We’re getting geared up here for the release of Gangster Nation with a slate of events, kicking off this fall with a series of signings, conversations, and readings. Even more events will be added soon, but here’s where you can find Tod starting in September: September 14, 2017 Los Angeles, CA Skylight Books 7:30pm with David Ulin September 15, 2017 San Diego, CA Mysterious Galaxy 7:30pm September 18, 2017 Portland, OR Powell’s on Hawthorne 7:30pm with Ben Loory September 21, 2017 Chicago, IL The Book Cellar 7pm with Gina Frangello October 5, 2017 Oakland, CA Diesel 7pm October 11, 2017 Palm Desert, CA UCR Palm Read more
More good news! Publishers Weekly has weighed in on Gangster Nation and they were impressed! Offbeat doesn’t begin to describe Goldberg’s impressive sequel to 2014’s Gangsterland. Mafia leader Sal Cupertine escaped arrest by hiding in the back of a refrigerated meat truck after murdering three undercover FBI agents and an informant in Chicago. Now, he’s successfully reinvented himself as Rabbi David Cohen in Las Vegas, where he’s found that not being Jewish “had ceased, over time, to be a problem.” He has successfully faked his way into the job, officiating over life cycle events and dispensing nuggets of wisdom. Goldberg’s sections on Cupertine/Cohen’s relationship with his wealthy flock, which includes Read more
The first review for Gangster Nation is in…and it’s great! The jig may be up for Las Vegas Rabbi David Cohen, the unlikely identity assumed by ruthless hit man Sal Cupertine. It’s only a matter of time before an obsessed former FBI agent tracks him down—or the fake rabbi’s cosmetically altered face caves in. Set in 2001, two years after the events of Goldberg’s audacious Gangsterland (2014), this sequel finds 40-ish Sal/David weary of the Jewish mob wars in Vegas and missing his family. He left his wife, Jennifer, and 7-year-old son, William, in Chicago more than three years ago after murdering three undercover FBI agents and escaping town in Read more
Tod wrote a bit about…pickles. And immigration. But mostly about pickles. All in the latest issue of Palm Springs Life Magazine. If you grew up in Palm Springs, you grew up in Jewish delis. The Gaiety. Buddy’s. Marvin’s. Nate’s. Sherman’s. There were upwards of a dozen of them valley-wide back in the 1970s and early ’80s. Only Sherman’s is still in business, the others are long gone, replaced by restaurants with ironic names, serving food that is best described as “fusion,” which is just a fancy way of saying no one could make a decision. But these delis. You know them. You’d walk in and there’d be a gruff man Read more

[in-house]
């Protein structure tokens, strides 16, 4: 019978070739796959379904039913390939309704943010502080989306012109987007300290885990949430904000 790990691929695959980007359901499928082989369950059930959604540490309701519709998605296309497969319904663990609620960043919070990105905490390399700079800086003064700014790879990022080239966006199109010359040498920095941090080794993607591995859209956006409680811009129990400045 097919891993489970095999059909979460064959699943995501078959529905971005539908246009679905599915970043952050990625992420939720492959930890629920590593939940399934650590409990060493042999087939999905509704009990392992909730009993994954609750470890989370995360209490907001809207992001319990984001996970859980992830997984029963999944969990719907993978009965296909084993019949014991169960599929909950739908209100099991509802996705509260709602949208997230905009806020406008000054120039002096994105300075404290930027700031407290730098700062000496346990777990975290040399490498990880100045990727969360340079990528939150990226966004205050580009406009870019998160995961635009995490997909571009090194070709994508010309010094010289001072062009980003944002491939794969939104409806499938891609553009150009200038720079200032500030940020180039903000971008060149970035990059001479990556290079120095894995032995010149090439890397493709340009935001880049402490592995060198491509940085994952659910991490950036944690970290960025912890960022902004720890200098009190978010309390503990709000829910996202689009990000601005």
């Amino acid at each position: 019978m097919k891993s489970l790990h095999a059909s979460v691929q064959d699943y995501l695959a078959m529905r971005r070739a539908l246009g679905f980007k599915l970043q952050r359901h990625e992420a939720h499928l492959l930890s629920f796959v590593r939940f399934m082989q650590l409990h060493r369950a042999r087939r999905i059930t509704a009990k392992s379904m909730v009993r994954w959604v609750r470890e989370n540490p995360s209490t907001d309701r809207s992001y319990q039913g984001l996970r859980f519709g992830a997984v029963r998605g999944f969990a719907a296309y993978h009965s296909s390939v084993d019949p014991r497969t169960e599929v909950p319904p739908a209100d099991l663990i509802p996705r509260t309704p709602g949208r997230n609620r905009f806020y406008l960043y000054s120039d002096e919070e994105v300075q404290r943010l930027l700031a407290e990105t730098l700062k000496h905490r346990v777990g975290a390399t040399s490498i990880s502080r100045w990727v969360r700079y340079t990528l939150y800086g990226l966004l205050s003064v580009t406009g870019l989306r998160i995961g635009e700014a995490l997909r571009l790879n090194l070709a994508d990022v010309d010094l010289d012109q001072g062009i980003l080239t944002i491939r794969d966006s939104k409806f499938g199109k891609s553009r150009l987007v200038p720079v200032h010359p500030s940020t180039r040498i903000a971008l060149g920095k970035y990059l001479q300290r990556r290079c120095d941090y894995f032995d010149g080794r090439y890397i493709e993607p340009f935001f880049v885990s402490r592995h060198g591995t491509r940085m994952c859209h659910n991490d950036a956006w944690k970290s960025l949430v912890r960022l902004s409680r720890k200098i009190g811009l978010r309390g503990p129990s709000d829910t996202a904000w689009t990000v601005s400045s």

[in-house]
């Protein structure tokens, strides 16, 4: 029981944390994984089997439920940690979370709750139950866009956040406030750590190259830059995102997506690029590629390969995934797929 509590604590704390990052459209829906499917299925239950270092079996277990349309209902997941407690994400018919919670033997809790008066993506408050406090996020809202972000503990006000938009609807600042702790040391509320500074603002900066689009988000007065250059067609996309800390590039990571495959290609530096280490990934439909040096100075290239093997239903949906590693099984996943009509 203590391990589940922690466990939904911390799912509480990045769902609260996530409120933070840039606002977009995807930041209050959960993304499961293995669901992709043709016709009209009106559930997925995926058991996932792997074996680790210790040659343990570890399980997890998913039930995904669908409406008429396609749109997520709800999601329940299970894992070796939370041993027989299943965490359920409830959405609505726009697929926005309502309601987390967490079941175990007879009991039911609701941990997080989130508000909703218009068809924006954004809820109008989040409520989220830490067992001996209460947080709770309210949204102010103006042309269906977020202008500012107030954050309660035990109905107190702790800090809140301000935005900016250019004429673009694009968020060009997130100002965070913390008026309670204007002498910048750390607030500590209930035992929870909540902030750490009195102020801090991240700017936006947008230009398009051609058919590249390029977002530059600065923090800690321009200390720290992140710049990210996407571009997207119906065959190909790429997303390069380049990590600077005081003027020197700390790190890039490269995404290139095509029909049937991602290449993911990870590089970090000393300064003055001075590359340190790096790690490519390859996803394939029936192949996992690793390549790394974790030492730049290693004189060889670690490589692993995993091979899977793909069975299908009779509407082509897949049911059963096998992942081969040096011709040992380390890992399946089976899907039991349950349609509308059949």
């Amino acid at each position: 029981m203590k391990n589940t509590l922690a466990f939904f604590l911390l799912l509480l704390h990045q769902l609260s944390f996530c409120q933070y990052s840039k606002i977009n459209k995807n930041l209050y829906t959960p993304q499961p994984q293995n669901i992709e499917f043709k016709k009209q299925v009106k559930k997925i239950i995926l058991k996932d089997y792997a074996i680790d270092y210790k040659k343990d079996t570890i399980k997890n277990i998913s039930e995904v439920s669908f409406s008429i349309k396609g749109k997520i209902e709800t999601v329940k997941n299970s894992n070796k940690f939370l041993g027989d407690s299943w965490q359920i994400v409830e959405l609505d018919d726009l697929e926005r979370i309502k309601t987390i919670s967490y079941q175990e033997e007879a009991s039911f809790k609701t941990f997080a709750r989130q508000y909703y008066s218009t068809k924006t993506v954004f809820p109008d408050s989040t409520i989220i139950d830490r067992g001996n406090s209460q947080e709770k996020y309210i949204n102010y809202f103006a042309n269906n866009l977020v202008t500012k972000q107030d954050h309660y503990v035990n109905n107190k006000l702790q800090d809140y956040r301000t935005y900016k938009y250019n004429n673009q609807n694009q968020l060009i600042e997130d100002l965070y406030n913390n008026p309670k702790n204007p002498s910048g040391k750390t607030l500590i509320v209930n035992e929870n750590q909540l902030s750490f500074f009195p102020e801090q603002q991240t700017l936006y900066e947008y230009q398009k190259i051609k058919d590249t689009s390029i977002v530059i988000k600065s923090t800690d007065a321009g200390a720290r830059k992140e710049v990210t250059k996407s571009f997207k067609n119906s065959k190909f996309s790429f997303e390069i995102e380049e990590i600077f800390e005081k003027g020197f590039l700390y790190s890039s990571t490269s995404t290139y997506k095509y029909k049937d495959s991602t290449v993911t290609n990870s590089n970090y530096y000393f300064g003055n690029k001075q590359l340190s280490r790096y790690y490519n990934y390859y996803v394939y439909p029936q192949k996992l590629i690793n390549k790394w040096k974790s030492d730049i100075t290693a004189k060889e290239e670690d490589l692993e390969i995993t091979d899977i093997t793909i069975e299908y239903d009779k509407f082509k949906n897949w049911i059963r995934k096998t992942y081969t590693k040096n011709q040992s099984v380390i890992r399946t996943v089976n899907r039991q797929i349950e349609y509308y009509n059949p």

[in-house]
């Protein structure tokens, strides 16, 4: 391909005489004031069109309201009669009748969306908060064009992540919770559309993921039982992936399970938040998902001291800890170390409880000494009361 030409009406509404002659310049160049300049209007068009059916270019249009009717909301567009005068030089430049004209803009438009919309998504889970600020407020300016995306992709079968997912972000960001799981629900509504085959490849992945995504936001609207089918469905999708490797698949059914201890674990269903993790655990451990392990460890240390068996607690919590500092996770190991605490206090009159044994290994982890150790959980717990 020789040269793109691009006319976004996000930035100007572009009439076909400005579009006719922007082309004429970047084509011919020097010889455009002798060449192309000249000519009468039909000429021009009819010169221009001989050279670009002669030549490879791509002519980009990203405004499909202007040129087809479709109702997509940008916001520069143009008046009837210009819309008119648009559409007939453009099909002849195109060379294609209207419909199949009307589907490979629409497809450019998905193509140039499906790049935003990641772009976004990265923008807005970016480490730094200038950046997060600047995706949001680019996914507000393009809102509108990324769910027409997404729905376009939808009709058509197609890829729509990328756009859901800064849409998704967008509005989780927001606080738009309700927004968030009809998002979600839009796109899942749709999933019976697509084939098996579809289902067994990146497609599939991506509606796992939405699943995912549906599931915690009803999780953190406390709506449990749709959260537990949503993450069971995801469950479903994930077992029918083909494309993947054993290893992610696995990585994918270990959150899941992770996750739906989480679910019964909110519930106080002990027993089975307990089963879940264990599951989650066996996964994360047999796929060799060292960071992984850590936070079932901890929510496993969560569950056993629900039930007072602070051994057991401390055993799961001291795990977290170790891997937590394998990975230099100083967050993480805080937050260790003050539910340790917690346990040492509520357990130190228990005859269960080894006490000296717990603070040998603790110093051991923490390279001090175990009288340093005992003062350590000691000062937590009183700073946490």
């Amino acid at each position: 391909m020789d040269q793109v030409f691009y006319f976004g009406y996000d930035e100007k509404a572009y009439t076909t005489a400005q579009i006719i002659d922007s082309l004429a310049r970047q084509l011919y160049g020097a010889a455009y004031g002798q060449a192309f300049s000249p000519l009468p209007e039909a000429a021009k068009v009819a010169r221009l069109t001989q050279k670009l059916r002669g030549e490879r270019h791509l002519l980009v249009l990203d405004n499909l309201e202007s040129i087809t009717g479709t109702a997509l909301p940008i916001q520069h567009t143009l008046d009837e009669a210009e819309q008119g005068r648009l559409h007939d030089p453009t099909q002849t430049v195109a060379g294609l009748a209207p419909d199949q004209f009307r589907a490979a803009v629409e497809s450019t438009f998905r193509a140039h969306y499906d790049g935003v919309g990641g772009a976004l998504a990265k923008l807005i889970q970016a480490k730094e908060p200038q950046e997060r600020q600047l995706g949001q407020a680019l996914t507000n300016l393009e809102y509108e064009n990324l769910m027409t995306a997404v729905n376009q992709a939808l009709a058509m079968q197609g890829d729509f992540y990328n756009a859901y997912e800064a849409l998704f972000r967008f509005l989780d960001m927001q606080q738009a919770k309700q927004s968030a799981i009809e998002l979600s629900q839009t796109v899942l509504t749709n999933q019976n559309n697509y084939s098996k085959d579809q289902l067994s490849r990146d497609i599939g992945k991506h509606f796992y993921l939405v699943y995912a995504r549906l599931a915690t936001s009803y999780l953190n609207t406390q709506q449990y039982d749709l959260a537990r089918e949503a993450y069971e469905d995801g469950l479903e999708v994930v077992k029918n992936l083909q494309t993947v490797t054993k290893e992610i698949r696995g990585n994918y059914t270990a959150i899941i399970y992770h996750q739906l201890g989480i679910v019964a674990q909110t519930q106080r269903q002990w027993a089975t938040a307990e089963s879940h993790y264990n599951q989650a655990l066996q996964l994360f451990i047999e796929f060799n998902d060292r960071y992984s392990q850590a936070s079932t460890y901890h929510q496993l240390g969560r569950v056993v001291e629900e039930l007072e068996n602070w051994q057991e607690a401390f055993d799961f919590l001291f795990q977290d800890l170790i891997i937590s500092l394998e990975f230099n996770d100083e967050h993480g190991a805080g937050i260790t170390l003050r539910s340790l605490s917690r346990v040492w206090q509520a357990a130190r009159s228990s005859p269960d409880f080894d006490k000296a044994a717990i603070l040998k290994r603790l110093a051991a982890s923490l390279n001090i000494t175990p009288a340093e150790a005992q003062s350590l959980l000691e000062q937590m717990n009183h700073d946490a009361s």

Tod was recently interviewed by The Millions on the evolution of literary criticism in the era of podcasts: Goldberg says that when he and his co-hosts are recording “Literary Disco,” “we know that beyond the quality of the book, we are sharing with our audience something more profound: here is what great literature can do, here’s the empathetic bridge literature lets you cross, here’s us, experiencing it, live.” As our lives become more fragmented and diluted across various online streams, there’s something rare and valuable about knowing you can have this resource to build meaningful bonds with thousands of strangers.
The House of Secrets topped bestseller lists all summer long…and now it’s back, in handy paperback form! You can get it from any of your favorite booksellers. But in case you need a reminder: A secret worth killing for. A woman with no past. An act of treason that changed America. #1 bestselling author Brad Meltzer returns with THE HOUSE OF SECRETS When Hazel Nash was six years old, her father taught her: mysteries need to be solved. He should know. Hazel’s father is Jack Nash, the host of America’s favorite conspiracy TV show, The House of Secrets. Even as a child, she loved hearing her dad’s tall tales, especially Read more
Tod wrote an essay for the Desert Sun about the year that was 2016: What had we become? What was there left to say? Who, in their right mind, would want to lead us? “The center was not holding,” Joan Didion wrote in Slouching Towards Bethlehem nearly fifty years ago, but she could have been talking about today, about yesterday, about the last twelve months of our republic. “It was a country of bankruptcy notices and public-auction announcements and commonplace reports of casual killings and misplaced children and abandoned homes and vandals who misspelled even the four-letter words they scrawled.” These words of Didion’s are a comfort though, when you Read more